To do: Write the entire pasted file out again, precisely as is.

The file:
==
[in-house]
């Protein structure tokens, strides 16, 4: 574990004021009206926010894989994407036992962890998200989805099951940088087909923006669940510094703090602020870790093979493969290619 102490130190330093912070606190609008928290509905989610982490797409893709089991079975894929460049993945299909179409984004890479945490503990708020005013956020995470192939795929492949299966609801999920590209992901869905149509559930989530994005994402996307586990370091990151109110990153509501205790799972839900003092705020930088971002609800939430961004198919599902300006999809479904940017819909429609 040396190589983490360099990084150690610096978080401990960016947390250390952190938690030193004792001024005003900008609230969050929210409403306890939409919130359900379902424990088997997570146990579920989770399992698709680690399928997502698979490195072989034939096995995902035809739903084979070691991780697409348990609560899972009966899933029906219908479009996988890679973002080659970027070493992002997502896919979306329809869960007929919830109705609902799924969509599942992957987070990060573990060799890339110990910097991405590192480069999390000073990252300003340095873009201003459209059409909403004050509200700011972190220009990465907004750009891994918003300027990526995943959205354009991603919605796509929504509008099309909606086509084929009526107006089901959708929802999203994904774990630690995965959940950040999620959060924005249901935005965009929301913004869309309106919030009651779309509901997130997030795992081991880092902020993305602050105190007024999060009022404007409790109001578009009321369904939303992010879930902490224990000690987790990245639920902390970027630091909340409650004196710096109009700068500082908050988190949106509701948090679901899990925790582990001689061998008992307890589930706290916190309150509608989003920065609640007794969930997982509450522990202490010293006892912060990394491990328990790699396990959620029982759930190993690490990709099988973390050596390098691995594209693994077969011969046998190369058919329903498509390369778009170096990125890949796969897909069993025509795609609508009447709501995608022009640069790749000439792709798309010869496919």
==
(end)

[in-house]
């Protein structure tokens, strides 16, 4: 574990004021009206926010894989994407036992962890998200989805099951940088087909923006669940510094703090602020870790093979493969290619 102490130190330093912070606190609008928290509905989610982490797409893709089991079975894929460049993945299909179409984004890479945490503990708020005013956020995470192939795929492949299966609801999920590209992901869905149509559930989530994005994402996307586990370091990151109110990153509501205790799972839900003092705020930088971002609800939430961004198919599902300006999809479904940017819909429609 040396190589983490360099990084150690610096978080401990960016947390250390952190938690030193004792001024005003900008609230969050929210409403306890939409919130359900379902424990088997997570146990579920989770399992698709680690399928997502698979490195072989034939096995995902035809739903084979070691991780697409348990609560899972009966899933029906219908479009996988890679973002080659970027070493992002997502896919979306329809869960007929919830109705609902799924969509599942992957987070990060573990060799890339110990910097991405590192480069999390000073990252300003340095873009201003459209059409909403004050509200700011972190220009990465907004750009891994918003300027990526995943959205354009991603919605796509929504509008099309909606086509084929009526107006089901959708929802999203994904774990630690995965959940950040999620959060924005249901935005965009929301913004869309309106919030009651779309509901997130997030795992081991880092902020993305602050105190007024999060009022404007409790109001578009009321369904939303992010879930902490224990000690987790990245639920902390970027630091909340409650004196710096109009700068500082908050988190949106509701948090679901899990925790582990001689061998008992307890589930706290916190309150509608989003920065609640007794969930997982509450522990202490010293006892912060990394491990328990790699396990959620029982759930190993690490990709099988973390050596390098691995594209693994077969011969046998190369058919329903498509390369778009170096990125890949796969897909069993025509795609609508009447709501995608022009640069790749000439792709798309010869496919």